By Mayor, ThomasIllustrated by Douglas, Blak
Author Thomas Mayor's journey taking the message of the Uluru Statement to the people of Australia has been a moving experience. When he visited schools, in particular, the children surprised him. Their generation is the first to learn Indigenous languages, to appreciate Indigeno...us knowledge of the seasons, and learn the the truth of our history. Some children he met even knew more about the Australian Constitution than most adults do! The expression, 'if only we could see the world through a child's eyes' is put into practice through the pages of this picture book for 5- to 10-year-olds. It is an important part of the people's movement for Voice, Treaty and Truth, helping children - and by extension, their families - to think about why substantive constitutional change is needed. Featuring colourful illustrations, this book demonstrates that the heart of the nation can be found through an appreciation of First Nations' culture. Only then will we come to collectively define our national identity.Read more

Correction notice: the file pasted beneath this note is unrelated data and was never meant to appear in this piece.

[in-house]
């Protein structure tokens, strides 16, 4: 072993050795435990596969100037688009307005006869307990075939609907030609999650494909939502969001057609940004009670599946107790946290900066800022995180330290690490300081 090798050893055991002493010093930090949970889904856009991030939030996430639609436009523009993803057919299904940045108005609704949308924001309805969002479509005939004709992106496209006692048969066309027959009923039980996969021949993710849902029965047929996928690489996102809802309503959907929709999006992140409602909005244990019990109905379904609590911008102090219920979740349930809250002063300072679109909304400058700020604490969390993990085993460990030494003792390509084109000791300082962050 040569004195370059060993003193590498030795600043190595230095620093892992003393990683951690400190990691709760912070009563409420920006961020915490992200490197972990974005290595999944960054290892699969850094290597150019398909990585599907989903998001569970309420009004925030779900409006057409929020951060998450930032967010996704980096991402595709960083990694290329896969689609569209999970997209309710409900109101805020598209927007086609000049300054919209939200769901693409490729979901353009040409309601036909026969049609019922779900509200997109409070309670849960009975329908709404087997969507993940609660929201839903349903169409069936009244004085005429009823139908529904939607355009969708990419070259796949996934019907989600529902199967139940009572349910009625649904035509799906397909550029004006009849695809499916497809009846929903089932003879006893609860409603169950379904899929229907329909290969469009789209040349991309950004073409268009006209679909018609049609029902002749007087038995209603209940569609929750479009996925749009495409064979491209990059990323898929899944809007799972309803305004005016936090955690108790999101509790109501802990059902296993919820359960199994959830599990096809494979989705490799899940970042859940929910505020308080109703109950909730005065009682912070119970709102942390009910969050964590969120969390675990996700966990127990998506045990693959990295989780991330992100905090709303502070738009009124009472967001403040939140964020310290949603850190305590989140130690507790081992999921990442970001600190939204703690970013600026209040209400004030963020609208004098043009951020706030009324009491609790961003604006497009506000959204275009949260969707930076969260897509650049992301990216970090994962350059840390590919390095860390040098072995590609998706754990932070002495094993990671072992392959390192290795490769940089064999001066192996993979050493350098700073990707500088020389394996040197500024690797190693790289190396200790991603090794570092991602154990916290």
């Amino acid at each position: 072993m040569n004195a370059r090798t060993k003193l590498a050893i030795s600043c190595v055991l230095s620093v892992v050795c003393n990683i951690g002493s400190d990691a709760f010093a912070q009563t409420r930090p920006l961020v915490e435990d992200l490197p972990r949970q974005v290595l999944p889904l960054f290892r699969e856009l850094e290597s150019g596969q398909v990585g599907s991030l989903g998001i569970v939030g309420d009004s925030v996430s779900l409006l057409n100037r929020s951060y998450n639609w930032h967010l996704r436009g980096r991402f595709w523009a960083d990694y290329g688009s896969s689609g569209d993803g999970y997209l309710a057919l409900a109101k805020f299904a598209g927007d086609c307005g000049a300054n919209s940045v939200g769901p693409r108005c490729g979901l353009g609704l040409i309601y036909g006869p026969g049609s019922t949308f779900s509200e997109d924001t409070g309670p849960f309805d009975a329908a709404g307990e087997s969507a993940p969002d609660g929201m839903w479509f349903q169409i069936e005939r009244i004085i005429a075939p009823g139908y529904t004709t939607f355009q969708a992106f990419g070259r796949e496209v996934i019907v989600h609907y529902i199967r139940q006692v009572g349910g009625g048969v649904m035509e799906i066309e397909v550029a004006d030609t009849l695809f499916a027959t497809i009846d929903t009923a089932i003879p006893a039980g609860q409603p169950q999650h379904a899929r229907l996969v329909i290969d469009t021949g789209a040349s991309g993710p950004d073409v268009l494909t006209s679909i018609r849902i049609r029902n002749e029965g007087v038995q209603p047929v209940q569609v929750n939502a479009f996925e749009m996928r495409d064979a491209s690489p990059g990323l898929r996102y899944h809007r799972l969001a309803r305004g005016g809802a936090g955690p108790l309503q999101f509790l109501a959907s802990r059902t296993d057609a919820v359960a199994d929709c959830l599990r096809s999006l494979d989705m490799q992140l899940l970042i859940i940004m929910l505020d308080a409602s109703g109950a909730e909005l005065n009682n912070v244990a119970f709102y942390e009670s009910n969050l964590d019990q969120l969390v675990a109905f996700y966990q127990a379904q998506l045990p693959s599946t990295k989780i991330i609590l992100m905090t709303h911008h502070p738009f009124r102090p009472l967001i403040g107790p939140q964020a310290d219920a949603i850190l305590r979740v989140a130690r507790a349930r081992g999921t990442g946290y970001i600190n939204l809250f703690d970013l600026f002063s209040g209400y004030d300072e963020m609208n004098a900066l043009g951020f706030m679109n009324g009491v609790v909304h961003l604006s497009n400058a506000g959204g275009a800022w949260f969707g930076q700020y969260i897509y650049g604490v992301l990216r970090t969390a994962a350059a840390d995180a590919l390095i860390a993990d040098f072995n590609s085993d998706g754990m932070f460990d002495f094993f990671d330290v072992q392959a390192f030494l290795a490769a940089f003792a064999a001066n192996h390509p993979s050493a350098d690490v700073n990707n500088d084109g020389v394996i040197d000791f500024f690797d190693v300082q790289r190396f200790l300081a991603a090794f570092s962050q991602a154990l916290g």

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Thomas Mayor is a Torres Strait Islander man born on Larrakia country in Darwin. As an Islander growing up on the mainland, he learned to hunt traditional foods with his father and to island dance from the Darwin community of Torres Strait Islanders. In high school, Thomas's English teacher suggested he should become a writer. He didn't think then that he would become one of the first ever Torres Strait Islander authors to have a book published for the general trade. Instead, he became a wharf labourer from the age of seventeen, until he became a union official for the Maritime Union of Australia in his early thirties. Quietly spoken in character, Thomas found his voice on the wharves. As he gained the skills of negotiation and organising in the union movement, he applied those skills to advancing the rights of Indigenous peoples, becoming a signatory to the Uluru Statement from the Heart and a tireless campaigner. Following the Uluru Convention, Thomas was entrusted to carry the sacred canvas of the Uluru Statement from the Heart. He then embarked on an eighteen-month journey around the country to garner support for a constitutionally enshrined First Nations voice, and a Makarrata Commission for truth-telling and agreement-making or treaties. Thomas's journey continues, both in person and through the pages of this book for young Australians. Born Adam Douglas Hill to an Aboriginal father of the Dhungutti people and an Irish-Australian mother, Blak Douglas lives and works in the Sydney suburb of Redfern. He is trained in illustration and photography, and became a self-taught painter. His artistic style is influenced by the study of graphic design and his focus on social justice. His works have appeared at the National Gallery of Australia, the Art Gallery of NSW, National Maritime Museum, National Museum of Australia, Australian Museum, Taipei Museum and the Aboriginal Art Museum in Utrecht, Netherlands. He is a successive finalist in the Telstra National Aboriginal and Torres Strait Islander Art Awards, Parliament of NSW Aboriginal Art Prize and Mosman Art Prize, and an Archibald Prize finalist in 2015, 2018 and 2019. Douglas is also a classically trained didgeridoo player, and has performed nationally and internationally accompanying the likes of Christine Anu, Emma and Casey Donovan, Jessica Mauboy, Jenny Morris, Jane Rutter and Peter Sculthorpe. He has also performed at the Deadly Awards, the Rugby World Cup opening ceremony, Yabun Festival and the welcome for Nelson Mandela.
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